Try to be patient, they're getting used to you, too; if you're getting conflicting info, talk to your preceptor, see if there is a policy regarding that issue. You might do a little "homework", too--look it up in your Merenstein or on the internet. Try to get written info: the word of the day is 'evidenced based practice'.

    Hang in there, ok?
    Last edit by prmenrs on Jul 28, '03
  7. by   fergus51
    Thanks all.

    We don't have any problems with reporting the assessment findings. The problems are with the "little things". Like for example, a nurse today told me her baby couldn't tolerate nasal cpap. Other babies only like certain positions for feeds, etc.. There is no real care plan to pass on those little things.

    As far as policies. It is the unit policy to instill (I am a policy book freak and all my reading says instill, but that's not current enough info according to some and is according to others), and that's what I've been doing since I started here.
    Last edit by fergus51 on Jul 30, '03
  8. by   glascow
    Listen to what everyone has to say. Then, with experience, you will form your own opinions. Try to emulate the nurse you most respect. Everyday is a learning experience. What one baby liked 12 hrs ago, they may not like anymore. That's why it's ICU, the nurse is constantly assessing and reassessing every action. The baby that ended up tubed probably was decompensating anway.
  9. by   pengland1965
    There has been alot of good advice here. I would only add 1 more idea. Read your unit policy! We keep our policies updated at least yearly. If there is something special that works well with an infant. The primary nurse usually writes it on the Kardex. Anyone can write special instructions on the Kardex. But we try to limit the number of people to the infant's primary nurse and associate nurses.
  10. by   ainz
    Good patient care policies and procedures keep everyone on the same sheet of music. An outline of what is to be included in report should be developed by your nurse manager and medical director, again, everyone on the same sheet of music.
  11. by   nurseiam
    We also use a Kardex with what is listed above. But each nurse still does things a little different. When I was new I found a few nurses whose practice I admired and always went to them. They were people that I knew I wanted to be like. It worked very well.When I was new I would also go over my chart after report and write other information in in a different colored ink. If you work in a stretch then keep your card and clip it to the next night that way when you are giving report to a person who has not had that patient ou have all the info you have gathered. This will also help you recognize trends in your patient.
    Good luck!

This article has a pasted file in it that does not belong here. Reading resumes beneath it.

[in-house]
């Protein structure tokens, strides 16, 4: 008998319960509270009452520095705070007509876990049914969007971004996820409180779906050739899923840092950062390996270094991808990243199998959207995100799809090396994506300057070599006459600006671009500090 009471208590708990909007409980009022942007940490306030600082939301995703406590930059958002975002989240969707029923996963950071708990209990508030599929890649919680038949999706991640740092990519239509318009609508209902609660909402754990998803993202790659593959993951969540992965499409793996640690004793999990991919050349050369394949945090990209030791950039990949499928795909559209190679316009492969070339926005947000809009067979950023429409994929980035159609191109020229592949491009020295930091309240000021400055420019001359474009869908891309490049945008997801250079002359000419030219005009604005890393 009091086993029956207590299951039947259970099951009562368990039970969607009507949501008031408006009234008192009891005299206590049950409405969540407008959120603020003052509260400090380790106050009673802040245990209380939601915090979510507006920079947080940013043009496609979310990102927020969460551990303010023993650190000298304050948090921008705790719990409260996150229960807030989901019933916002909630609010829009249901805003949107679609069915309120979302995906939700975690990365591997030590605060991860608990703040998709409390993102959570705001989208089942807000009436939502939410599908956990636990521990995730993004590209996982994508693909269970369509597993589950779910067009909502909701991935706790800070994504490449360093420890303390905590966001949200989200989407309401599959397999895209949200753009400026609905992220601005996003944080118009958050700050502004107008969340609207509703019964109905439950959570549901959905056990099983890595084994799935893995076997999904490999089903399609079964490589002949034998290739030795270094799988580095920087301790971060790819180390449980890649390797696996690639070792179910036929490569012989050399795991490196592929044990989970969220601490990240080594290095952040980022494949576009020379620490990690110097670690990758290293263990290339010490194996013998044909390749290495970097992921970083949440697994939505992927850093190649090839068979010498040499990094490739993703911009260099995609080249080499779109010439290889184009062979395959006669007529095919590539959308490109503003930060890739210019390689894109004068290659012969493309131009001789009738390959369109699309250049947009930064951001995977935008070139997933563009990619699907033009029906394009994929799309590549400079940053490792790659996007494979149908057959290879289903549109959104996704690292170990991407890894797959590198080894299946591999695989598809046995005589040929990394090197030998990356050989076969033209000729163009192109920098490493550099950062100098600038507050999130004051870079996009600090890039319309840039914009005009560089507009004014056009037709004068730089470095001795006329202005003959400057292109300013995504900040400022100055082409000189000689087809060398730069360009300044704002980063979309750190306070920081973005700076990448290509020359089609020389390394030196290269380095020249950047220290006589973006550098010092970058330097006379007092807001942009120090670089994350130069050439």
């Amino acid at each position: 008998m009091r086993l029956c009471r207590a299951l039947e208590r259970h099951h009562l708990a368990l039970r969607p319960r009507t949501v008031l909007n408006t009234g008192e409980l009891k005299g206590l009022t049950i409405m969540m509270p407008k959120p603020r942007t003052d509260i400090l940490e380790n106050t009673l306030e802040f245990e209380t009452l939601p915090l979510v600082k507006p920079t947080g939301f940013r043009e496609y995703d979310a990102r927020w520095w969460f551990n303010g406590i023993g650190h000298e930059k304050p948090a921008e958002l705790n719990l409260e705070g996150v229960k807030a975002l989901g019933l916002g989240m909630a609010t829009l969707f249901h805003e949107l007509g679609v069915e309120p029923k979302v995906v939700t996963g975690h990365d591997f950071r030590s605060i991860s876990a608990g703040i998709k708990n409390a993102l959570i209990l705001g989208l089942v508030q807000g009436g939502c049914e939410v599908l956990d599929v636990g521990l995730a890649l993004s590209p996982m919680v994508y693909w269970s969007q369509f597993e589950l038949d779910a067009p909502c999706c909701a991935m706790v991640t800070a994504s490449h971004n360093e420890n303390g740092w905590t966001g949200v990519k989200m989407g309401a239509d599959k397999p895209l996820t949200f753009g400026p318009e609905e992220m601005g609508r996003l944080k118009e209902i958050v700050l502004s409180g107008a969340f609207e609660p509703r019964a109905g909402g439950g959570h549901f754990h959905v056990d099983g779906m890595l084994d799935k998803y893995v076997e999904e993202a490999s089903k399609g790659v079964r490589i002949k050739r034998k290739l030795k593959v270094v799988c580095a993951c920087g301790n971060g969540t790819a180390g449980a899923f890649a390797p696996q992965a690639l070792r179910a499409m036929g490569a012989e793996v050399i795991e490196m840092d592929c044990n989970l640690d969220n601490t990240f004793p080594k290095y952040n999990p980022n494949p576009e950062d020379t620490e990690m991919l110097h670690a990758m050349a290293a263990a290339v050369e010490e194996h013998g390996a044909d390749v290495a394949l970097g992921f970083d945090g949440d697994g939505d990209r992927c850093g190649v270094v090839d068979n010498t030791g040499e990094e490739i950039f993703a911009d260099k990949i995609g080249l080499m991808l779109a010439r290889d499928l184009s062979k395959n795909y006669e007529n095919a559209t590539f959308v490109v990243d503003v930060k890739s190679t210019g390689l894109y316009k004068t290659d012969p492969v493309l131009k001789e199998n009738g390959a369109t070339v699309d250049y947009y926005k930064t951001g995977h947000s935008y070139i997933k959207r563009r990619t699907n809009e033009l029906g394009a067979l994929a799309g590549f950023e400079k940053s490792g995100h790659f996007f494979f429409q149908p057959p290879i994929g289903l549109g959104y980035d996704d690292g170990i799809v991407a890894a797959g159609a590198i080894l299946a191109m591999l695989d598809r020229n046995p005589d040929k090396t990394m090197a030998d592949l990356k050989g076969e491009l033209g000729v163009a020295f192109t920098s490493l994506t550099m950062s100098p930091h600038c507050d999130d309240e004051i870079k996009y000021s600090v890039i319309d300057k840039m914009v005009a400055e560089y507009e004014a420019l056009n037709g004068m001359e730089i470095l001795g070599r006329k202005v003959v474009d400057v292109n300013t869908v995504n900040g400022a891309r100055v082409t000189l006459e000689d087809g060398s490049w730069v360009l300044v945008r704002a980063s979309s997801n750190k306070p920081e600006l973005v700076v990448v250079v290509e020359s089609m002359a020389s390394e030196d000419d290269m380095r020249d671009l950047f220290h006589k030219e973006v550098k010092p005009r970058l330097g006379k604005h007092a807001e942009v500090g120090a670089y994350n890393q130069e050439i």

12. by   NicuGal
    We too use a has all the pertinent info and we have a sheet that lists the systems and you just put down things like CNS...HUS on such and such date...results blah blah. Also, we have an area to put individualized care, such as the things that the supernurses want people to know. We also put dry eraser boards at all the kids beds and we put stuff like..I luv my belly, or don't forget to sx me before I eat.

    As for the lit is dry, but if a kid is known to have icky secretions, the saline goes down. Most kids with RDS really don't have many secretions unless something else is going on. I would go by your policy...can't get into trouble that way.
  13. by   fergus51
    Oh, people can get upset if I follow the policies. It covers me with the manager, but still can upset the primary nurse.

    The problem seems to be that we don't have a Kardex with the special instructions at the bedside. I like the idea of a dry erase board. The pertinent medical information gets passed on without problems, it's the individualized care that doesn't. I have no desire to change the care that the primary nurse has been doing, and I have no problem adapting my care to different babies and primaries. My problem is that I can't find the necessary information to do that.
  14. by   CatRN
    Hi there....
    First, don't get frustrated! Every nurse has a different way to do the same thing, and since our patients cannot verbally tell us what they like.....we like to think we know what they like. Most babies prefer prone to other positions, no left side postioning for reflux babies...etc. Also, NICU nurses are notoriously terroritorial...and sometimes are used the one way of doing things and don't like to learn different methods. NICU nursing is constantly changing and new literature and studies are constantly being published with different ways to feed, position, suction, etc. Developmental care is evolving, kangaroo care is more popular....but are still not being implemented in all NICU's. Just ask questions and like another poster suggested, if they want the history down to the apgars on a baby that's on Day 60 of life, pass them the chart and tell them to look it up. Kardex's are great....but unfortunately, I learned that some places are completely on computer now and the kardex no longer exists. As a travelor, I have learned so many different things from so many different NICU's and in turn, have taught some places new ways of doing the same things. It's a constant learning experience!
    As far as suctioning, use your judgement. If the secretions seem thin and are visible frothing up and down the ETT, than no saline necessary. But if you suspect a plug or your baby isn't moving air on ascultation, give a few manual breaths and if you still don't hear any air moving......consider the hx of the infant of is desat'ing, etc.....maybe a little saline is necessary....some literature supports saline, some doesn't. Such is the case with study suggests one thing, and another quickly suggests likewise. Just remember, each baby is unique and can change in an instant. Hope this helps a bit!